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G7: Agreements on vaccines, China, the environment, tax and infrastructure

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Meeting: Canadian Prime Minister Justin Trudeau at the G7 summit in Cornwall yesterday. Photo: Phil Noble/PA

Meeting: Canadian Prime Minister Justin Trudeau at the G7 summit in Cornwall yesterday. Photo: Phil Noble/PA

Meeting: Canadian Prime Minister Justin Trudeau at the G7 summit in Cornwall yesterday. Photo: Phil Noble/PA

VACCINE SHARING

:: The presidents and prime ministers committed to sharing at least one billion vaccine shots with struggling countries over the next year, with deliveries starting in August. US President Joe Biden pledged 500 million doses. Britain and Canada committed to 100 million shots each, and France said it would pitch in with 60 million doses.

However, the World Health Organisation has said that 11 billion doses are needed.

 

 

THE ENVIRONMENT

:: Leaders committed to ending new direct government support for “unabated international thermal coal power generation” – the use of coal without technology to reduce carbon emissions – by the end of the year, and backed a $2-billion transition fund.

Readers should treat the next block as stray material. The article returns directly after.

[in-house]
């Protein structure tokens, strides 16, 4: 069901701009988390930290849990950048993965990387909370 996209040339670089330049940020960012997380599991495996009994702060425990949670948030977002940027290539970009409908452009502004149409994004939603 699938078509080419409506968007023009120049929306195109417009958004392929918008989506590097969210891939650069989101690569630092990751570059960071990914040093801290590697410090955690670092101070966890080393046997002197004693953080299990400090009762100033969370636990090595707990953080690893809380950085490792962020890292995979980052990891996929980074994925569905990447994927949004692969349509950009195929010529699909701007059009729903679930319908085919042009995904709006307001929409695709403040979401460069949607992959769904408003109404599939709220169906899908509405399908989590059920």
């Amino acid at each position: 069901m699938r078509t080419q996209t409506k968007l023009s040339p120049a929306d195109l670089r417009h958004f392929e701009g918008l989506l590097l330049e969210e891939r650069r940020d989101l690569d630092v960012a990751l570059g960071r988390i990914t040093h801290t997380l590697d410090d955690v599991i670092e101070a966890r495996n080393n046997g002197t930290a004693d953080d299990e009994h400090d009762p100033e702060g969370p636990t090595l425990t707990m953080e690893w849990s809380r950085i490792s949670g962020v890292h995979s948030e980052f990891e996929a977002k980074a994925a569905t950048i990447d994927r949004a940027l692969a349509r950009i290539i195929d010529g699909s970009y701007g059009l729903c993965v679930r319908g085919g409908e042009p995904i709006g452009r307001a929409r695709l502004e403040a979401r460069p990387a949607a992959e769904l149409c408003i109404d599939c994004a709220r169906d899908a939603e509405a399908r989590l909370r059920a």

Leading climate groups said the summit fell far short of delivering meaningful details.

 

 

CHINA

:: The leaders said they would work together to challenge China’s “non-market policies”. They also agreed to call on Beijing to respect human rights in Xinjiang, the remote western region where Chinese authorities are accused of committing serious rights abuses against the Uyghur minority, and in the semi-autonomous city of Hong Kong.

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The leaders committed to remove forced labour in global supply chains, “including state-sponsored forced labour of vulnerable groups and minorities.”  

 

CORPORATION TAX

:: Leaders from the seven countries endorsed a global minimum tax of at least 15pc on multinational corporations, a measure meant to stop businesses from using tax havens to shift profits and to avoid taxes.

Their agreement backed a plan outlined earlier by G7 finance ministers.

 

GLOBAL INFRASTRUCTURE

:: Leaders agreed to an infrastructure proposal called “Build Back Better for the World” that calls for spending hundreds of billions of dollars in collaboration with the private sector to finance greener infrastructure projects in poorer countries.

It is set to compete with China’s multi-trillion-dollar “Belt and Road” initiative, which funds a vast network of infrastructure projects covering large portions of the world, mostly in Asia and Africa.


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